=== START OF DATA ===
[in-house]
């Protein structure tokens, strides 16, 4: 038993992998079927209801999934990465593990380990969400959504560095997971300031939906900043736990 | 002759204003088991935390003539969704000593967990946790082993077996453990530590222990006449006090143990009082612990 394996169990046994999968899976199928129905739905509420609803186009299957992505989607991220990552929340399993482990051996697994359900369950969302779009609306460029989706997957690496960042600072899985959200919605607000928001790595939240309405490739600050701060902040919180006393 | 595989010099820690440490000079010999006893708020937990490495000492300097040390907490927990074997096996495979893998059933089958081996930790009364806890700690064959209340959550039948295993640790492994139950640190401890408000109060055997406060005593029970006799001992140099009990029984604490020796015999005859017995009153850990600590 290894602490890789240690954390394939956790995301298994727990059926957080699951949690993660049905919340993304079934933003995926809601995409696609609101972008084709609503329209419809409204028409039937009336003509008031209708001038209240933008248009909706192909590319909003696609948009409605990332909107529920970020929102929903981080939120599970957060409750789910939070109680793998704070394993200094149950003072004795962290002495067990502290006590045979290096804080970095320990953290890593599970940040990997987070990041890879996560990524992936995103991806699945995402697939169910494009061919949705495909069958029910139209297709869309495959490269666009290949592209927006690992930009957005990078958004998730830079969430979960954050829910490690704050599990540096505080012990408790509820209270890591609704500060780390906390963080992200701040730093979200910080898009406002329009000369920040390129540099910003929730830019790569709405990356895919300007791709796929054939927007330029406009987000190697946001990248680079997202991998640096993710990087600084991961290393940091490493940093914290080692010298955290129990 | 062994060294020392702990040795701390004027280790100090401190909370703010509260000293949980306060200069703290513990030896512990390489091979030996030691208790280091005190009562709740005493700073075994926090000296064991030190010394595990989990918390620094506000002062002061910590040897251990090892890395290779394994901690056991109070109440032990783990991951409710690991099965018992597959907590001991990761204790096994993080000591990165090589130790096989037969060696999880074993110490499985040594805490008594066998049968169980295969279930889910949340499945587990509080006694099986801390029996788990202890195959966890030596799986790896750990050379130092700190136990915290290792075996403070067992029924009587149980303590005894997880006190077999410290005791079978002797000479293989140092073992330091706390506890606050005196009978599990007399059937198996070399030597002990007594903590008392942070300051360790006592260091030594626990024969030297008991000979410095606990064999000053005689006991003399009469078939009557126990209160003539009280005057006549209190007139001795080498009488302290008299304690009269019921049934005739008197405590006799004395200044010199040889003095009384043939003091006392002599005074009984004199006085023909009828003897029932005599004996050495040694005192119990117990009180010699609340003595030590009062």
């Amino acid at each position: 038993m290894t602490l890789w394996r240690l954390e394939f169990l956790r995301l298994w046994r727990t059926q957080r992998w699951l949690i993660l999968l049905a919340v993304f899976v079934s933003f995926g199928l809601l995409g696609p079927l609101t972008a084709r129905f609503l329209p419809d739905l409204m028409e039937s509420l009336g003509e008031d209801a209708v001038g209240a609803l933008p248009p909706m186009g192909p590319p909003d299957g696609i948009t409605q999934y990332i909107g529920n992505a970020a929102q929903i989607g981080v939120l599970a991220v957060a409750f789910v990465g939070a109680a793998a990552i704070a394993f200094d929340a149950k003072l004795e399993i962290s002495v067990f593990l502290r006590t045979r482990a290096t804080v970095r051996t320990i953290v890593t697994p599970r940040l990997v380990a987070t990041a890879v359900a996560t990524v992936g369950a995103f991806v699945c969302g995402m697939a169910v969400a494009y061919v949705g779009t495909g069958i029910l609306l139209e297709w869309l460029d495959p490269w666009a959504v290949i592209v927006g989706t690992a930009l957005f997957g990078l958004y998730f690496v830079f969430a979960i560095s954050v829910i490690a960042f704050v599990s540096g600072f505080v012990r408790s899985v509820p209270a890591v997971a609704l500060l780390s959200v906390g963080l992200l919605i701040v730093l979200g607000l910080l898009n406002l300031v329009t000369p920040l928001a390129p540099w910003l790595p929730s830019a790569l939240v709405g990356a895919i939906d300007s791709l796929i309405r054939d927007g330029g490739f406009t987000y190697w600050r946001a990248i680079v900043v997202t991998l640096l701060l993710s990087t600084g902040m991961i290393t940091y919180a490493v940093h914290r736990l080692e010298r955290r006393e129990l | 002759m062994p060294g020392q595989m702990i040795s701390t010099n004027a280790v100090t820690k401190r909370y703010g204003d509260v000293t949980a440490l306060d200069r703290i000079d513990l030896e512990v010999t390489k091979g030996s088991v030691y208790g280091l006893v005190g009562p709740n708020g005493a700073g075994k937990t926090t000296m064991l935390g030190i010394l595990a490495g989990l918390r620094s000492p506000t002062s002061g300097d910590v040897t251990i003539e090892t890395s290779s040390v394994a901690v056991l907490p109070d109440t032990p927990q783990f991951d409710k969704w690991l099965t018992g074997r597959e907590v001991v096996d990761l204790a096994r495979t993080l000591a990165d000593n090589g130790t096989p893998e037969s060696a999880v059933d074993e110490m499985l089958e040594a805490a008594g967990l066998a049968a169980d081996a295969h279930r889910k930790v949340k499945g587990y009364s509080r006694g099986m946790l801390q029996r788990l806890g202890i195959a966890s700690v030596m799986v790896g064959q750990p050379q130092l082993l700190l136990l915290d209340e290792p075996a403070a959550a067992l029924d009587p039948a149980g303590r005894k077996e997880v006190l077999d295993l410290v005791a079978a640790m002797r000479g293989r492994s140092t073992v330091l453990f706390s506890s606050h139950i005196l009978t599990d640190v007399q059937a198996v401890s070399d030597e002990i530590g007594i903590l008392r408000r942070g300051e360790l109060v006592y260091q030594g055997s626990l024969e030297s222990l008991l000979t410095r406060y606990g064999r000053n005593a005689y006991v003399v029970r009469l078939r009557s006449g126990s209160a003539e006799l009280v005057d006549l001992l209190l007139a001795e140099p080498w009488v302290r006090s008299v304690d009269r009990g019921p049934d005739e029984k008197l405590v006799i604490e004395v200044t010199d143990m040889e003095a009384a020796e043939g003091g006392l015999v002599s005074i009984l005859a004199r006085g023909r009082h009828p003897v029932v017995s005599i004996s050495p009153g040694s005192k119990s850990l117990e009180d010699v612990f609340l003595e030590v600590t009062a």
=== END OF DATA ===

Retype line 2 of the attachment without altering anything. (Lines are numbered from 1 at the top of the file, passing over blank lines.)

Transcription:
């Protein structure tokens, strides 16, 4: 038993992998079927209801999934990465593990380990969400959504560095997971300031939906900043736990 | 002759204003088991935390003539969704000593967990946790082993077996453990530590222990006449006090143990009082612990 394996169990046994999968899976199928129905739905509420609803186009299957992505989607991220990552929340399993482990051996697994359900369950969302779009609306460029989706997957690496960042600072899985959200919605607000928001790595939240309405490739600050701060902040919180006393 | 595989010099820690440490000079010999006893708020937990490495000492300097040390907490927990074997096996495979893998059933089958081996930790009364806890700690064959209340959550039948295993640790492994139950640190401890408000109060055997406060005593029970006799001992140099009990029984604490020796015999005859017995009153850990600590 290894602490890789240690954390394939956790995301298994727990059926957080699951949690993660049905919340993304079934933003995926809601995409696609609101972008084709609503329209419809409204028409039937009336003509008031209708001038209240933008248009909706192909590319909003696609948009409605990332909107529920970020929102929903981080939120599970957060409750789910939070109680793998704070394993200094149950003072004795962290002495067990502290006590045979290096804080970095320990953290890593599970940040990997987070990041890879996560990524992936995103991806699945995402697939169910494009061919949705495909069958029910139209297709869309495959490269666009290949592209927006690992930009957005990078958004998730830079969430979960954050829910490690704050599990540096505080012990408790509820209270890591609704500060780390906390963080992200701040730093979200910080898009406002329009000369920040390129540099910003929730830019790569709405990356895919300007791709796929054939927007330029406009987000190697946001990248680079997202991998640096993710990087600084991961290393940091490493940093914290080692010298955290129990 | 062994060294020392702990040795701390004027280790100090401190909370703010509260000293949980306060200069703290513990030896512990390489091979030996030691208790280091005190009562709740005493700073075994926090000296064991030190010394595990989990918390620094506000002062002061910590040897251990090892890395290779394994901690056991109070109440032990783990991951409710690991099965018992597959907590001991990761204790096994993080000591990165090589130790096989037969060696999880074993110490499985040594805490008594066998049968169980295969279930889910949340499945587990509080006694099986801390029996788990202890195959966890030596799986790896750990050379130092700190136990915290290792075996403070067992029924009587149980303590005894997880006190077999410290005791079978002797000479293989140092073992330091706390506890606050005196009978599990007399059937198996070399030597002990007594903590008392942070300051360790006592260091030594626990024969030297008991000979410095606990064999000053005689006991003399009469078939009557126990209160003539009280005057006549209190007139001795080498009488302290008299304690009269019921049934005739008197405590006799004395200044010199040889003095009384043939003091006392002599005074009984004199006085023909009828003897029932005599004996050495040694005192119990117990009180010699609340003595030590009062």